has long been depicted as a tranquil sand and palm rimmed island lying
in the lee of history. Its beauty is legendary, its tropical complexion
described by travelers in the early 1880's. Yet recent discoveries and
field work revealed that this low-lying subtropical island played a high
profile role in the coastal and cultural development of Florida.
Key Biscayne property and
resources have been sought and fought over by Indian chiefs and heads of
state, by generals, doctors, lawyers, coconut planters and developers.
|The Tequestas were the first,
arriving, in dugout canoes. They built a string of fishing and whaling
villages raised above sea level on posts cut from local hardwood and palms.
They banqueted on the island's succulent seafood from the shallows and
offshore reefs. Sea turtles seasonally provided them with steak and eggs,
sometimes shared with raccoons and small Florida black bears. Plants furnished
tasty seeds, berries, and fruits such as sea grapes. Wildlife varied from
the dunes to the hammocks to the wetlands. In the mangrove forests branches
supported bird rookeries and interwined stilt roots served as water nurseries
for marine life.
In 1513, Juan Ponce de Leon
officially discovered the island, naming it Santa Marta, and claimed it
for the Spanish King. He filled his ships' barrels with fresh water but
did not remain long enough to realize that here was the Fountain of Youth.
||Spanish plate ships took
their northings from Cabo de Florida. Navigational error caught them on
the treacherous coral reef, spilling silver and gold treasure still sought
by salvors, divers and beachcombers.
When Florida was traded to
England in the mid-1700's land was offered to encourage British Colonial
plantations. Syndicates of investors were formed, and one was called the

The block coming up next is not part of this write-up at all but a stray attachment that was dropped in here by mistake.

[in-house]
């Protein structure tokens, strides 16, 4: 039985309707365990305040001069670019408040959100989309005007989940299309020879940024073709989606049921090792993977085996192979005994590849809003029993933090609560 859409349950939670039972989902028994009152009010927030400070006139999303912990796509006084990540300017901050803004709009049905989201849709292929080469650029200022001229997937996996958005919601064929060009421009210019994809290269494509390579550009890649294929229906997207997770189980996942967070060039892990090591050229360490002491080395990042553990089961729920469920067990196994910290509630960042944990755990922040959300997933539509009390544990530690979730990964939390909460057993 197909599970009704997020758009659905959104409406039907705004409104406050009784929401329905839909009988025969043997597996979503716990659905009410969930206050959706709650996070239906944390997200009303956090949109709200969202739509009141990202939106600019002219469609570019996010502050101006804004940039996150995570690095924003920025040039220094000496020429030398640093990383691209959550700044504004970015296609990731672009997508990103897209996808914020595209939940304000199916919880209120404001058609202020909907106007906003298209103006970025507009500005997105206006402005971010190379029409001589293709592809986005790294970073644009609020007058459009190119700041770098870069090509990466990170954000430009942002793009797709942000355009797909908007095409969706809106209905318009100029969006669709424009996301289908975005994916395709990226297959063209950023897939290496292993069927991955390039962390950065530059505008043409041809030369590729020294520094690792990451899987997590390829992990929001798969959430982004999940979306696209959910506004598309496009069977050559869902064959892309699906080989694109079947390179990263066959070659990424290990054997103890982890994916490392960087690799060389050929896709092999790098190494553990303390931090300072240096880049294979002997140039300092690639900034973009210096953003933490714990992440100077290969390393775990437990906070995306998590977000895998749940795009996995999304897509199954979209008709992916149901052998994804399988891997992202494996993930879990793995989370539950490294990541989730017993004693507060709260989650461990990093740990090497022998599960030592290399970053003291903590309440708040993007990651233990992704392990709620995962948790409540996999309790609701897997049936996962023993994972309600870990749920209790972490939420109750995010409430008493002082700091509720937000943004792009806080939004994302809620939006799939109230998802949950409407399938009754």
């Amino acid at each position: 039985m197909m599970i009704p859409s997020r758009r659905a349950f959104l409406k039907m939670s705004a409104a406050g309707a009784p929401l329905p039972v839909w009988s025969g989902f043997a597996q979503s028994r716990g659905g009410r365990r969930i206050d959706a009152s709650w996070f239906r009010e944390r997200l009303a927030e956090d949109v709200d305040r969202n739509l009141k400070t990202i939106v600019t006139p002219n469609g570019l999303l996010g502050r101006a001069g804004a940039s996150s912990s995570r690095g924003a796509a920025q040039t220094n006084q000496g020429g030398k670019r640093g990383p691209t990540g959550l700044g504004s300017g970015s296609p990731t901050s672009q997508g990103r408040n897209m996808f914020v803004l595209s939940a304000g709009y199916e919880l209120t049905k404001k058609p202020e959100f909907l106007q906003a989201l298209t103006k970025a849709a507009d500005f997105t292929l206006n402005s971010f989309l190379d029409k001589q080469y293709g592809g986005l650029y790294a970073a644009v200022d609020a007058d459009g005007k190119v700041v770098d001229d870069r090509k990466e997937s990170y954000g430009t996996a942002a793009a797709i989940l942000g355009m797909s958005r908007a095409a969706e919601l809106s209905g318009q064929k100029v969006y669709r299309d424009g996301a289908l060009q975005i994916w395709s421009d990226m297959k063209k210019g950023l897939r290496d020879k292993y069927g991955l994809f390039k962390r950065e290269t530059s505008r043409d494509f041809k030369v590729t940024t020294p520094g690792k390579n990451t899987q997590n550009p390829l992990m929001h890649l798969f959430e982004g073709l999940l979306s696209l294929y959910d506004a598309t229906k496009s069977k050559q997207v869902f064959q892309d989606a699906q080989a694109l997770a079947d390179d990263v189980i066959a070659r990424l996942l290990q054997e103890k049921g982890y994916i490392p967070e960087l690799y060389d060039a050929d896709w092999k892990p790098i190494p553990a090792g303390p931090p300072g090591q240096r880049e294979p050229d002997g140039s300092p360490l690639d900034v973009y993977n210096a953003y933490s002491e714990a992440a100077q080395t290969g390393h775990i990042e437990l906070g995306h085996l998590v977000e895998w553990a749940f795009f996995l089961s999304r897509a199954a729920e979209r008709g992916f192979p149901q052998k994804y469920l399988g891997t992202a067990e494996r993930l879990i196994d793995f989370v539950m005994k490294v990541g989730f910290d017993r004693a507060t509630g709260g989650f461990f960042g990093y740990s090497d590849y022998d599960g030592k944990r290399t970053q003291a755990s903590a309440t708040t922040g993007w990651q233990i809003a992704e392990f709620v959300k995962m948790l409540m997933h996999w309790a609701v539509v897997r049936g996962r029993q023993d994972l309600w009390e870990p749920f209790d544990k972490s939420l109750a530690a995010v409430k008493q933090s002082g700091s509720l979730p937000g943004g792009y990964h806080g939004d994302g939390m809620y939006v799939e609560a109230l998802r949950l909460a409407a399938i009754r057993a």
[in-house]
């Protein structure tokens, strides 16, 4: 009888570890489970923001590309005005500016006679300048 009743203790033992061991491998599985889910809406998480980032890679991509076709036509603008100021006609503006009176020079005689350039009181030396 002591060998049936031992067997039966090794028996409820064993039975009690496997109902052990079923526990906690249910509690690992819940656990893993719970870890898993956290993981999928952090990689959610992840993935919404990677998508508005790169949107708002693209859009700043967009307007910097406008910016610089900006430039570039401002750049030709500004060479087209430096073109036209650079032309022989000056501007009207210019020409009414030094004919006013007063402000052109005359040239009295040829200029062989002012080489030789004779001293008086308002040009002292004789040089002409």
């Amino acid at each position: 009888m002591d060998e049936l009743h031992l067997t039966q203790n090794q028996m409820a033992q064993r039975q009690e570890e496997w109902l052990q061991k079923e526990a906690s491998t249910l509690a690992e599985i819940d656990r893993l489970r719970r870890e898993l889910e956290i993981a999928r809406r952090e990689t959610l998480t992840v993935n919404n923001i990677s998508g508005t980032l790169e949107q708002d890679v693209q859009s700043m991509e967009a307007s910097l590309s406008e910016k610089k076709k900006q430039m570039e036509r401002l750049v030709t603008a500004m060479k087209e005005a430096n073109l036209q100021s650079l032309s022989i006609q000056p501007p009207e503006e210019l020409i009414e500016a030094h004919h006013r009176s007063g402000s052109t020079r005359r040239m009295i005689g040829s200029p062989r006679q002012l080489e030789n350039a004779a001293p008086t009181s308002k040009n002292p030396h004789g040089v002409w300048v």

Cape Florida Society. But the era ended abruptly when Florida was traded
back to Spain.
|In 1790, petitions were
entertained for Royal Spanish land grants. The first issued in South Florida
was for Key Biscayne, predating Key West. Later a London-born American
woman made history and a profit by selling a small fraction (3 acres) of
her property to the U.S. government for the Came Florida lighthouse, built
in 1825. Using the lighthouse compound as a central plaza, she and her
husband planned the first town of Key Biscayne in 1839, offering 264 lots
at $500 each. A luxury resort and health spa were proposed but not built
for more than 100 years.
||A succession of lighthouse
keepers watched over the key. In 1836, Indians attacked and burned the
lighthouse during the Seminole Wars. Military troops landed and set up
a fort and hospital; dragoons galloped along the beach; and the Florida
Squadron patrolled Atlantic waters and Key Biscayne Bay (the name of present-day
Biscayne Bay until the late 19th Century).
When peace returned, surveyors
and Northern planters arrived. An heir of an early title holder tried to
reclaim his land, setting off disputes and litigation that would last many
years and cause a congressional hearing and a Supreme Court decision.
Early in the 20th Century,
two-thirds of the island was established as a coconut plantation, the largest
in the continental United States. Unusual palms and fine flowering and
fruiting hardwoods from tropical Asia, Africa and Latin America were introduced
|Naturalists sang Key Biscayne's
prases as butterflies and birds found it an inviting habitat. Plantation
guests, arriving by yacht, described the private island as a romantic paradise
out of the South Seas or West Indies. Key Biscayne became a favorite landing
and gathering place of "the elite of the winter colony" as they opened
the Miami Season.
Copyright 1995 by Joan Gill Blank, All rights reserved.
Used with permission.
"Key Biscayne - A History of Miami's Tropical Island
and the Cape Florida Lighthouse" by Joan Gill Blank.